The average time to complete a sort was 0.28ms and each transaction spent 0.569ms sorting. While these sorts are small and fast, they may be burning up CPU cycles unnecessarily if they can be eliminated. 0.11% percent of Sorts are overflowing the SORTHEAP. As a percentage, this is good.
Average Lock Wait Time (LCKMS) and Lock Time per Transaction (LCKMSTX) Fighting Over Data - Lock Contention
The average lock duration was 60.6ms (Total Lock Wait Time divided by number of Lock Waits), and each transaction suffered 0.085ms of lock wait time (Total Lock Wait Time divided by number of Transactions). While this isn't bad, zero time spent waiting on locks is ideal. I expect that some of this lock wait time could be reduced if better indexes were available to reduce the number of scans. Locks are a symptom of poor performing SQL, not a problem.
The Catalog Cache Hit Ratio (CATHR)
The CATHR was 99.98%. This is excellent. The Catalog Cache is not an AUTOMATIC tuning (STMM) participant.
The Package Cache Hit Ratio (PKGHR)
The PKGHR was 99.04%. This is excellent.
The database had closed 4,648 files. The participant had increased MAXFILOP from the default value of 64 up to 4096, but 4096 is not large enough. Other participants in the class still had the default value of MAXFILOP 64 in place and were, no surprise, victims of files being closed. Closing files burns up CPU cycles and slows down your SQL performance.
Database Bufferpool Index Hit Ratio (DB-BPIHR) Database Bufferpool Overall Hit Ratio (DB-BPOHR)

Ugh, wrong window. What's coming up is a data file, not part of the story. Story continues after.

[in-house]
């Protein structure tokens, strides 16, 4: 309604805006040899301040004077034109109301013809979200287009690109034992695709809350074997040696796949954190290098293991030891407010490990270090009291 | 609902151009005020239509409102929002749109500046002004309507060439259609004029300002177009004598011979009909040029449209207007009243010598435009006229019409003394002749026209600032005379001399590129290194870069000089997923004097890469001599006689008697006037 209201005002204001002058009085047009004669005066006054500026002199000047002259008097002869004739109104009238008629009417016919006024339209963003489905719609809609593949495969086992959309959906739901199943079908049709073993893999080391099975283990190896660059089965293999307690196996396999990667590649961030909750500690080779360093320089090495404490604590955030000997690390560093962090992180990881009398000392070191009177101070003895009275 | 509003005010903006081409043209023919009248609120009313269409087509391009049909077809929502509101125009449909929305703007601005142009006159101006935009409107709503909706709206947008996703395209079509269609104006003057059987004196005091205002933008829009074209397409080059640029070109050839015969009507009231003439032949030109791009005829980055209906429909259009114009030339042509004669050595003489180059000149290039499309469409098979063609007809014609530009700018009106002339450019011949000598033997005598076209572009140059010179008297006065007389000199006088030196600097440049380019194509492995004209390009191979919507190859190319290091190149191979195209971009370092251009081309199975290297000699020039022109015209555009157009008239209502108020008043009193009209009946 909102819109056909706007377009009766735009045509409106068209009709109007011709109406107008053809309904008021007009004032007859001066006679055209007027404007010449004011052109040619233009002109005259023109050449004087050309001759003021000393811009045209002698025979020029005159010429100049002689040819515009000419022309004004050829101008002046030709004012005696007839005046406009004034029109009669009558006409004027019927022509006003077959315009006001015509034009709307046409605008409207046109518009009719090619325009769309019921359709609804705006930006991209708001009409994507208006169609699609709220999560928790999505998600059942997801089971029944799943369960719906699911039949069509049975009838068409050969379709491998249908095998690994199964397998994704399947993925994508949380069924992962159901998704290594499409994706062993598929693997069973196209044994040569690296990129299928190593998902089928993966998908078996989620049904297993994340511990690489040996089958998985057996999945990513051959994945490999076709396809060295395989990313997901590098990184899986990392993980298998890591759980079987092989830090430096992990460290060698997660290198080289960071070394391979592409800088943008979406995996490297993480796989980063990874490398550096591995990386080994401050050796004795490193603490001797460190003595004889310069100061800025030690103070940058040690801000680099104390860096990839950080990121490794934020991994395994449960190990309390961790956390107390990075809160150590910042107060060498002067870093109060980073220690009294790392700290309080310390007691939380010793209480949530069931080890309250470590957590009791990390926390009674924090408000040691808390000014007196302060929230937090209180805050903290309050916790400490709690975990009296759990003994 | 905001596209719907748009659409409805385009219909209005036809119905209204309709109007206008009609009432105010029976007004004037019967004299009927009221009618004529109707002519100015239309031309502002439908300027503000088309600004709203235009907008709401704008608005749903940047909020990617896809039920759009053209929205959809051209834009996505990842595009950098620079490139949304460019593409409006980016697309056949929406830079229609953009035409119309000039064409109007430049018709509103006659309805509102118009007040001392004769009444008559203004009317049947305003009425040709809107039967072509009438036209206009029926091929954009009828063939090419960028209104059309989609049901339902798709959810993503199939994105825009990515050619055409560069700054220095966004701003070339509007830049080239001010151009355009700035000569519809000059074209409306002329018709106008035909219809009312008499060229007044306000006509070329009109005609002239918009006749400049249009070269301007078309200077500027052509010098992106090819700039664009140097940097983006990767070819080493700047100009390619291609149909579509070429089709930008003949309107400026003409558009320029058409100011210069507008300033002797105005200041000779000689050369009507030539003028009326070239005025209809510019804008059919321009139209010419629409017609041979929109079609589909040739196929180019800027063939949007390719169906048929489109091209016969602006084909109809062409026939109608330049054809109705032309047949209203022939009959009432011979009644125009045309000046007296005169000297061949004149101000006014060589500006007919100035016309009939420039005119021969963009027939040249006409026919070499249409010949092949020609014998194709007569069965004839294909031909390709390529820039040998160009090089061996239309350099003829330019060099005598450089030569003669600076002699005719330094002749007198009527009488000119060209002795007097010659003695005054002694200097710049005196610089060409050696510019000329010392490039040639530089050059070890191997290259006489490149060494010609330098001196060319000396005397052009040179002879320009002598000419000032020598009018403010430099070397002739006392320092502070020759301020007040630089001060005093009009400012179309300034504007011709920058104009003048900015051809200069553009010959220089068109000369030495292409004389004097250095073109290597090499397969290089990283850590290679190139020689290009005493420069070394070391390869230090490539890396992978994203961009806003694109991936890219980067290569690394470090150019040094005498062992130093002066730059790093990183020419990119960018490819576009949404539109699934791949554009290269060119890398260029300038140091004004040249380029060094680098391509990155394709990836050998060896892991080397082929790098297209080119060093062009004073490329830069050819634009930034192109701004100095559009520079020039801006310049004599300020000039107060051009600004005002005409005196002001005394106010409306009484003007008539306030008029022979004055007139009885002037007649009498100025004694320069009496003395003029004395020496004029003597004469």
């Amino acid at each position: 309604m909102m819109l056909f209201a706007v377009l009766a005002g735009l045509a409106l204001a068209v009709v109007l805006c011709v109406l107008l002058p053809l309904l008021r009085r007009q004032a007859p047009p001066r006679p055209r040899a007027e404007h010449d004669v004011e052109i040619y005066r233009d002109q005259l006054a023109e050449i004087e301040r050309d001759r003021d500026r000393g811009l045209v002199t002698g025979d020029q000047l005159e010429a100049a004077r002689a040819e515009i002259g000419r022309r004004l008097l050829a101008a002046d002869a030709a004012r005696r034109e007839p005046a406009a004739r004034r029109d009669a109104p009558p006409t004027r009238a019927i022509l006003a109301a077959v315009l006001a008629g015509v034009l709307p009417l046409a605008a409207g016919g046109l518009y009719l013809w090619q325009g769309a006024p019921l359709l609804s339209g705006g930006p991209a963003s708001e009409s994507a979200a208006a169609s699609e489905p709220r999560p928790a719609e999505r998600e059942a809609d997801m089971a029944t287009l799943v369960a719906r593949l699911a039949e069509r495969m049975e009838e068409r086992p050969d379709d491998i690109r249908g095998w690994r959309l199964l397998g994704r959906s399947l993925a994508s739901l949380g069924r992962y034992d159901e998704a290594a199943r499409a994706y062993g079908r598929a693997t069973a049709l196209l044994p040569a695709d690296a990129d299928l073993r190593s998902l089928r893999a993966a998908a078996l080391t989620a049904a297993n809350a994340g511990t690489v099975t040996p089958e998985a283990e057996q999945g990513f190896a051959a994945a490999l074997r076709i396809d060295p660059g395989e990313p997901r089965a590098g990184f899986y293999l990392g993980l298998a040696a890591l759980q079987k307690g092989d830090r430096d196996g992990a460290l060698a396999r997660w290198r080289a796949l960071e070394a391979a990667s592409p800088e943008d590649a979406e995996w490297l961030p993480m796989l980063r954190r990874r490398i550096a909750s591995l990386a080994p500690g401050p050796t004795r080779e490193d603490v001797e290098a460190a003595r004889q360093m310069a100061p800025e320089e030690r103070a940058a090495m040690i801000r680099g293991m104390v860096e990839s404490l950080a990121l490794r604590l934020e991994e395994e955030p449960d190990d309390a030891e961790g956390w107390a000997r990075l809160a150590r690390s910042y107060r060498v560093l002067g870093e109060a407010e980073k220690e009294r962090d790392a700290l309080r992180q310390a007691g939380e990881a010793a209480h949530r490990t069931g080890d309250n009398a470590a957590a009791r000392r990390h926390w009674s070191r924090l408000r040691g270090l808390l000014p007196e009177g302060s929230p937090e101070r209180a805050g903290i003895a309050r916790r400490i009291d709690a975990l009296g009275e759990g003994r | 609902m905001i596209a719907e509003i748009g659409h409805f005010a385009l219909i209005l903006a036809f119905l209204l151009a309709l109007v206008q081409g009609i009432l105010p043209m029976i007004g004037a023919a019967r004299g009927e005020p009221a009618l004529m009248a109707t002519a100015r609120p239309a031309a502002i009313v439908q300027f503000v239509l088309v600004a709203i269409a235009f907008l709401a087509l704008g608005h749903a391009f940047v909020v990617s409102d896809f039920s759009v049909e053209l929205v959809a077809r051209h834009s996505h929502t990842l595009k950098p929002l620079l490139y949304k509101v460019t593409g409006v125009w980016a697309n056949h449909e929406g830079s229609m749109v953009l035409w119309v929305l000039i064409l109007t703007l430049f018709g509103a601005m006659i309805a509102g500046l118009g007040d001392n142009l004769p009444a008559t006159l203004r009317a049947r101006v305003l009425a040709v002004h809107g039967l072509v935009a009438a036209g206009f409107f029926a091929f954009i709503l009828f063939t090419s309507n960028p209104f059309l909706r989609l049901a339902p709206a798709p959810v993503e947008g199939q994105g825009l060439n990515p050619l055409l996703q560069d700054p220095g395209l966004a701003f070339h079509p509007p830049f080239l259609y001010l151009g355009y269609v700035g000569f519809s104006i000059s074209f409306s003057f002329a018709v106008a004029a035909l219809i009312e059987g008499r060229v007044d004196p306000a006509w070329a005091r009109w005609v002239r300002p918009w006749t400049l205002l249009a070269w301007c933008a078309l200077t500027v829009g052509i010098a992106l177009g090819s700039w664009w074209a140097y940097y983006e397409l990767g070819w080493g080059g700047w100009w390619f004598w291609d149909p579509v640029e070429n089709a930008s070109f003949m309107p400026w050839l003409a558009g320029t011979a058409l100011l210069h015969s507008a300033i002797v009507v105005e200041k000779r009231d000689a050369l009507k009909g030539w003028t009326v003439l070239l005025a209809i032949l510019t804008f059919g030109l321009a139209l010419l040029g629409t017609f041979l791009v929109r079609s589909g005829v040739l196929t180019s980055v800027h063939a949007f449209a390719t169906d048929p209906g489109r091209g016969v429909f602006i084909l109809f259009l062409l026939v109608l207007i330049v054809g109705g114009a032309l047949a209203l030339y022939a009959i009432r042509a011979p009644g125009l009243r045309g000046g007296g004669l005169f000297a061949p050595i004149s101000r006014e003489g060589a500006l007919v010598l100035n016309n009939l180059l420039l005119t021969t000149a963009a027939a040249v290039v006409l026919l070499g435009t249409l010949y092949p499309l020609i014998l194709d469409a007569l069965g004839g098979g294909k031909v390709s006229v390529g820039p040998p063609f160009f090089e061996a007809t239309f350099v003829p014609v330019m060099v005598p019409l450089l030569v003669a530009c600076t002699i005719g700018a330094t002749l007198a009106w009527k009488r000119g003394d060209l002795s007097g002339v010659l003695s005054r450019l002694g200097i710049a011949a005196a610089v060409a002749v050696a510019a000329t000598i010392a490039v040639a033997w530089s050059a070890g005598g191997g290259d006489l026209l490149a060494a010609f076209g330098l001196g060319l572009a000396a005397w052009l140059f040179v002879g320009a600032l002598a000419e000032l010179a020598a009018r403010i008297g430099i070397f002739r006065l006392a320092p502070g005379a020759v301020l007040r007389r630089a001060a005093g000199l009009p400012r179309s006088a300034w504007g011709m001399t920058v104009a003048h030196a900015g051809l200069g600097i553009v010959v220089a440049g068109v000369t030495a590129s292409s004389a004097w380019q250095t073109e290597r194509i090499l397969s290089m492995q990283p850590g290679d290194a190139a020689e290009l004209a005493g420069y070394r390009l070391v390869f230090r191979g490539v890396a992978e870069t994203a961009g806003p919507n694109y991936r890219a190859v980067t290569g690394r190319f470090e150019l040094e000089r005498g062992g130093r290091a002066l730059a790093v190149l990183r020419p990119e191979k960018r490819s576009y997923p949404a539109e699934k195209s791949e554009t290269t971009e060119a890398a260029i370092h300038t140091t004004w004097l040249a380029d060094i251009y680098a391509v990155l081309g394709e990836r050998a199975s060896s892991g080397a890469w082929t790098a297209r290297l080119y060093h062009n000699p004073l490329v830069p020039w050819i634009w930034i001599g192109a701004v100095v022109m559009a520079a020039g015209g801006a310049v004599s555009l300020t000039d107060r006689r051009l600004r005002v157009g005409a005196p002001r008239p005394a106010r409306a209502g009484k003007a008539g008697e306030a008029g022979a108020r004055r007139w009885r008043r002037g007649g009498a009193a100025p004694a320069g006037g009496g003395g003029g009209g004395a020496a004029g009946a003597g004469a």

The bufferpool index hit ratio was 98.58% and the overall bufferpool hit ratio was 86.52%. While these hit ratios look good, remember that bufferpool hit ratios can be very misleading (give you a false sense of security and tuning success) when scans are occurring in the bufferpools.
Asynchronous Pages Read per Request (APPR)
The APPR for this database was 26.01. APPR cannot exceed the EXTENTSIZE for tablespaces, and the average/typical EXTENTSIZE for tablespaces in this database was 32. Therefore, the value of 26 is good and means that prefetch is working effectively. THE BAD NEWS, HOWEVER, is that this OLTP database is satisfying its read requests with asynchronous prefetch I/O 93% of the time!!!
Table Rows Read per Transaction (TBRRTX)
This database contains hundreds of tables. We did a quick scan of the Tables snapshot and found more than 15 tables having Rows Read per Transaction greater than 10. Some of the TBRRTX values exceeded 100 or more. This is further evidence that SCANS are prolific in this database.
Summary This database is suffering from several mosquito swarm infestations. The numbers indicate that many needed indexes are missing, and some of those that exist could be better defined. The absence of an optimal index physical design is contributing to excessive scans, leaf page scans, unnecessary sorts, and lock wait time. Based on evaluations of hundreds of databases from around the world, my instinct tells me that CPU utilization is about 50-80% higher on this machine than it needs to be. While response time performance is reported to be fairly good presently, it could be improved 10-25% or more by reducing CPU consumption with an improved physical design. Furthermore, if more application users are added, the abnormally high CPU consumption may cause this database to fail to scale.
The participant needs to perform SQL Cost Aggregation to identify and isolate problematic costly statements that are performing the scans, then cure these opportunities for improvement with high quality indexes. Also, read this blog post about Index Cardinality.
More Interesting Reading